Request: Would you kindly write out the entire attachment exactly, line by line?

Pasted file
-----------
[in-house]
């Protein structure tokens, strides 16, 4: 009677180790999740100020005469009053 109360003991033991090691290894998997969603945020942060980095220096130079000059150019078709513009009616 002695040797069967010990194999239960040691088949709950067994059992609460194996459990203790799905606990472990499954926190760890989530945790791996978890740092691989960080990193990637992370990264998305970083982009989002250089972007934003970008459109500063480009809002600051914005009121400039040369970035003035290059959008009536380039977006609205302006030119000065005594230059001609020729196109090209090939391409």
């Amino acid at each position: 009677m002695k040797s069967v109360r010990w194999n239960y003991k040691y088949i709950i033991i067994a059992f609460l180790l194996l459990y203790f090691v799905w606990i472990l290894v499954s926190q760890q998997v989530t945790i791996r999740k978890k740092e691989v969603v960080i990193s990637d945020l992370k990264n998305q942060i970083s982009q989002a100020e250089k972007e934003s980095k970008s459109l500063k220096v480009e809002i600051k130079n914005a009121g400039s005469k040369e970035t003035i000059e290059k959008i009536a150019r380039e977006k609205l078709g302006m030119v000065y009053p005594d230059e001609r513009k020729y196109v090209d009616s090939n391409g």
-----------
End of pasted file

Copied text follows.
[in-house]
């Protein structure tokens, strides 16, 4: 009677180790999740100020005469009053 109360003991033991090691290894998997969603945020942060980095220096130079000059150019078709513009009616 002695040797069967010990194999239960040691088949709950067994059992609460194996459990203790799905606990472990499954926190760890989530945790791996978890740092691989960080990193990637992370990264998305970083982009989002250089972007934003970008459109500063480009809002600051914005009121400039040369970035003035290059959008009536380039977006609205302006030119000065005594230059001609020729196109090209090939391409």
């Amino acid at each position: 009677m002695k040797s069967v109360r010990w194999n239960y003991k040691y088949i709950i033991i067994a059992f609460l180790l194996l459990y203790f090691v799905w606990i472990l290894v499954s926190q760890q998997v989530t945790i791996r999740k978890k740092e691989v969603v960080i990193s990637d945020l992370k990264n998305q942060i970083s982009q989002a100020e250089k972007e934003s980095k970008s459109l500063k220096v480009e809002i600051k130079n914005a009121g400039s005469k040369e970035t003035i000059e290059k959008i009536a150019r380039e977006k609205l078709g302006m030119v000065y009053p005594d230059e001609r513009k020729y196109v090209d009616s090939n391409g």